Action Needed to Encourage Senate -Forwarded (fwd)

Hugh W. Jarvis (hjarvis@ACSU.BUFFALO.EDU)
Mon, 19 Jun 1995 12:07:05 -0400

And more forwarded mail on the DC follies...


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Reply-To: Ralph C Johnson -- Society for American Archaeology
Sender: Archaeology List <ARCH-L@TAMVM1.TAMU.EDU>

To: Concerned Supporters of Archaeology

From: Bill Lipe, President, Society for American Archaeology


As many of you are aware, the Society for American Archaeology,
in conjunction with other organizations, has been encouraging
supporters of archaeology to contact members of the House
appropriations Committee (and particularly, its Interior
Subcommittee) to urge that adequate levels of funding continue to
be provided for key elements of the national historic preservation
system. This subcommittee initiates appropriations for the Historic
Preservation Fund, the Advisory Council on Historic Preservation,
the cultural programs of the National Park Service, and the cultural
resource program of the Bureau of Land Management. We need to
continue this effort in the House, but we must also make a
concerted effort to win support in the Senate as well. The Senate
Appropriations Committee has an Interior Subcommittee with
jurisdiction over these same programs.

The Senate Appropriations Committee will begin considering
appropriations measures shortly after the House votes on its
appropriations bills. The Senate bills can be quite different from the
House versions, and the differences will be ironed out by a conference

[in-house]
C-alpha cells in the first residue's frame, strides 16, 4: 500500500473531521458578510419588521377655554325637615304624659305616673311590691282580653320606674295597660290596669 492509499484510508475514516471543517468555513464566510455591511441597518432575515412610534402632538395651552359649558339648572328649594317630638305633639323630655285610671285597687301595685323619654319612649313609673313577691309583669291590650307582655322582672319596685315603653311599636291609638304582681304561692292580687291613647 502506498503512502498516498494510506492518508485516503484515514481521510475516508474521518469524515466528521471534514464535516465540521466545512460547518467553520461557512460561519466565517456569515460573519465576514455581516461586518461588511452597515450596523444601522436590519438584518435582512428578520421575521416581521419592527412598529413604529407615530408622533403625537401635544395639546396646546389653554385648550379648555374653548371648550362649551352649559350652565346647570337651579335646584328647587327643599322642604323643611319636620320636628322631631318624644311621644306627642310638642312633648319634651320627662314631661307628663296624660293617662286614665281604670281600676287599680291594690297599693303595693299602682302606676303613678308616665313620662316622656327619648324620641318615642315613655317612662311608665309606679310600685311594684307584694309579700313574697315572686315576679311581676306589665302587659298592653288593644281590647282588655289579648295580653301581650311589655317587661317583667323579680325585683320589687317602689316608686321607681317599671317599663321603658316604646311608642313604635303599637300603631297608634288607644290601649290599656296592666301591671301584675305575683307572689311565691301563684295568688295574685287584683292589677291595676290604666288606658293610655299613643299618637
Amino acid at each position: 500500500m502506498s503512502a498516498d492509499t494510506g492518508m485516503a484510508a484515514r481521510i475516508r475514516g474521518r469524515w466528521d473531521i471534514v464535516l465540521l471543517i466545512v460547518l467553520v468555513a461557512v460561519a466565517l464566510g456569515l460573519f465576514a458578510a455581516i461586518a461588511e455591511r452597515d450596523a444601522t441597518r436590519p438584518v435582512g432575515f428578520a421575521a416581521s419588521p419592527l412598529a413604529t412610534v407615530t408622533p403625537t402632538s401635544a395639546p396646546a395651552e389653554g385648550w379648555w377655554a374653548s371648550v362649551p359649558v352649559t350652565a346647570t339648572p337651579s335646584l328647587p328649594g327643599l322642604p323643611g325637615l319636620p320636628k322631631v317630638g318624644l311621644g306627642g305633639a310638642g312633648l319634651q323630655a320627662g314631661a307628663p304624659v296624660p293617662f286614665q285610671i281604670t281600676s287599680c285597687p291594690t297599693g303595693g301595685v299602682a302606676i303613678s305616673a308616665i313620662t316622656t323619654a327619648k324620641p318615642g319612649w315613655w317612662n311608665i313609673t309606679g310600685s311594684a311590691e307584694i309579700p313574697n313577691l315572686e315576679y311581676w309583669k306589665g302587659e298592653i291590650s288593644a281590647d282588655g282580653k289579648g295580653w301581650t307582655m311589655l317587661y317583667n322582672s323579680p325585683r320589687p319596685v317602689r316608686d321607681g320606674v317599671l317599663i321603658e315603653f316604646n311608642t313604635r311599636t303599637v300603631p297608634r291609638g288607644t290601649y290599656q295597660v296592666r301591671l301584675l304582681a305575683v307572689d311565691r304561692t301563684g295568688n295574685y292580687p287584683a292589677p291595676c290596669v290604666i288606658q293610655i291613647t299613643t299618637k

committee after the floor votes. The House appropriations bills are
currently scheduled to go to a floor vote by the 28th of June, and the
Senate appropriations measures will be marked up and sent to the floor
soon after the House version passes. We can be sure that the members and
staffs of the Senate Appropriations Committee are currently quite busy
developing their positions on how programs should be funded, so
they can act quickly after passage of the House appropriations.

Therefore, it is essential that supporters of archaeology and historic
preservation express their concerns and interests to members of the
Senate as soon as possible. Because the Interior Subcommittee of
the Senate Appropriations Committee has primary jurisdiction over
several programs that are very important to American archaeology,
the members of this subcommittee must hear from as many of their
constituents as possible about the value of these programs. If one of
your Senators is on this subcommittee, you are in the best position
to have an influence on funding. Next in importance are the other
members of the Senate Appropriations Committee, because they
will have to approve the recommendations of their various